- The PCIE, as an entity, was legally established for a six-year term. Its members, on the other hand, are selected for two-year terms without the possibility of re-appointment. Each international organization with which Ukraine has agreements on cooperation in the field of preventing and combating corruption can propose to the HQCJ two or more candidates for the PCIE. The HQCJ interviews each of the nominees and selects six to serve on the PCIE. A Secretariat, funded by international donors, provides logistical, technical, and local legal support to the PCIE.
- The judicial candidates who pass the first stage evaluation are assessed by the PCIE, and this assessment focuses principally on the candidates’ professional ethics and integrity. As part of this process, a dossier on each candidate is prepared for the PCIE members; this dossier contains information gathered by NABU, civil society organizations, and the PCIE’s Secretariat. The PCIE can also request additional information from any candidate.
- If at least three PCIE members have reasonable doubt about any candidate, the PCIE may initiate a special joint meeting with the HQCJ. The candidate can only proceed to the next stage if, following deliberations at this joint meeting, the candidate receives a 12-vote majority from the combined 22 votes of the HQCJ (16 members) and the PCIE (6 members), with at least three PCIE members and at least nine HQCJ members voting yes (the so-called 3+9 rule). The same rule applies in reverse – three PCIE votes and nine HQCJ votes against a candidate would take the individual out of the selection process. Alternatively, a candidate can also be disqualified if at least four PCIE members vote no.
- The remainder of the process parallels that for ordinary judges: the HQCJ recommends a final list of candidates to the HCJ, which makes final decisions and sends a list to the president for signature.
The inclusion of foreign experts in the HACC selection process was a novel idea and a bold step forward. Given Ukraine’s track record of selecting judges of dubious integrity, the involvement of competent and qualified foreigners to screen candidates was arguably necessary, and the first round of judicial selection seems to have gone fairly well. Yet while I am fully on board with this innovation, there’s a danger in over-relying on foreign involvement to solve what, in the long term, is a domestic political and institutional problem. The work of the PCIE should be seen as genuinely successful only if it serves as a stepping-stone for Ukraine to develop the ability to conduct judicial selection with the same level of transparency and integrity with domestic experts as it did with foreign experts.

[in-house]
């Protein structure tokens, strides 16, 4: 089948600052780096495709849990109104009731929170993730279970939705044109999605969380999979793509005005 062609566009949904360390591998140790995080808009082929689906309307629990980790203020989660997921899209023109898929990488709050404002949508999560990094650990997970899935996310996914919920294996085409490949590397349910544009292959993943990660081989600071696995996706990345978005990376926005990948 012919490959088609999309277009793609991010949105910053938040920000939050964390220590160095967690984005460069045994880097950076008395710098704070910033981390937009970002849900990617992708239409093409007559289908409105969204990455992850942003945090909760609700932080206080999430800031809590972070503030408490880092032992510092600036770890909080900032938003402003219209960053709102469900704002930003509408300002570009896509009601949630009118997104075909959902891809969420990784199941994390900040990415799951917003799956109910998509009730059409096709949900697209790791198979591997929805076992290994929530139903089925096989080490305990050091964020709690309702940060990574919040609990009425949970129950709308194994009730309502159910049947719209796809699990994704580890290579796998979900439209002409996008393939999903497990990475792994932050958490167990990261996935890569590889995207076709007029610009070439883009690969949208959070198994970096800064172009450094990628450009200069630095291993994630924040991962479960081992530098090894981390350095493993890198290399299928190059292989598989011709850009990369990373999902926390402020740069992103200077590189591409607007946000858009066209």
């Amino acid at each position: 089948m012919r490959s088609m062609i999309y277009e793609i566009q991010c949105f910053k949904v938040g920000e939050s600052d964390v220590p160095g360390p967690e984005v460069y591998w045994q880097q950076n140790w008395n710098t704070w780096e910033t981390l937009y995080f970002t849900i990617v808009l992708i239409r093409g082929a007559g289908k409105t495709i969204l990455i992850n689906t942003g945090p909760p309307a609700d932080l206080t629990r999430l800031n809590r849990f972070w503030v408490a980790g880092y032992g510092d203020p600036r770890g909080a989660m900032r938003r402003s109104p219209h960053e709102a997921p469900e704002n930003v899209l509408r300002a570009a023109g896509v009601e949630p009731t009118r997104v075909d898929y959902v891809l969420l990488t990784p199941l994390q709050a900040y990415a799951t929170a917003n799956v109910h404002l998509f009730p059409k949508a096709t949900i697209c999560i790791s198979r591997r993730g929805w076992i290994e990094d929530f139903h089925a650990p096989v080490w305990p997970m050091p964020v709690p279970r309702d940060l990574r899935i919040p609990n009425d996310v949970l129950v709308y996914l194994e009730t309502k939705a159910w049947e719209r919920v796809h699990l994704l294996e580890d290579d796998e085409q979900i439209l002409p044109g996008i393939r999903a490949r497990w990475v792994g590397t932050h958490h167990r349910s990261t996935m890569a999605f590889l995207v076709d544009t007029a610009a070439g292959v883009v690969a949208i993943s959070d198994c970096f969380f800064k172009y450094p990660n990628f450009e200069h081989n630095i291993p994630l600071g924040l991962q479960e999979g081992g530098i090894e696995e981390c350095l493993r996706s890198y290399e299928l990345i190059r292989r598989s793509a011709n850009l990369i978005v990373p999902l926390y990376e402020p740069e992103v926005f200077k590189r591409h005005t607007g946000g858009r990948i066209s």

There are two reasons why, notwithstanding its short-term success, the PCIE model is not a long-term solution:
- First, the employment of foreign experts is not sustainable. In order to guarantee the work of the PCIE in Ukraine over a 30-day period, international donors established and fully funded a Secretariat staffed with translators, IT specialists, and legal experts. Assembling a comparable secretariat every time foreign experts are involved is financially and logistically challenging. Convening a group of experts from all over the world within a short timeframe is difficult. And the international donor community cannot maintain its current level of engagement with Ukraine forever, nor will international donors provide the resources to finance the PCIE indefinitely.
- Second, prolonged reliance on foreign experts could lead to the neglect of needed reforms to domestic institutions. In this particular case, the PCIE was essentially a response to the failures of the PIC. The problem, though, was not with the PIC itself, or the expertise, competence, and integrity of its members. Rather, the problem was the PIC’s limited role and powers. A longer-term solution would be to give the PIC authority comparable to that of the PCIE, so that PIC members can have a real say in judicial selection, including the power to veto ethically tainted candidates. Strengthening the PIC can help eliminate the financial and logistical issues of sustainability while simultaneously empowering a domestic institution. More broadly, Ukraine’s goal should be to train individuals at home to be able to perform on par with foreign experts.
Foreign experts are a valuable but temporary solution to the problems with Ukraine’s judicial selection process. The PCIE experience can and should serve as a valuable lesson, but over the longer term, Ukraine’s experts and policymakers should move forward with reforming domestic mechanisms and institutions. Therefore, proponents of this model should exercise caution. As a short-term stopgap, turning to foreign experts to address institutional weaknesses can be desirable. But an overreliance on foreign oversight for a prolonged period of time is a risk that Ukraine cannot afford to take.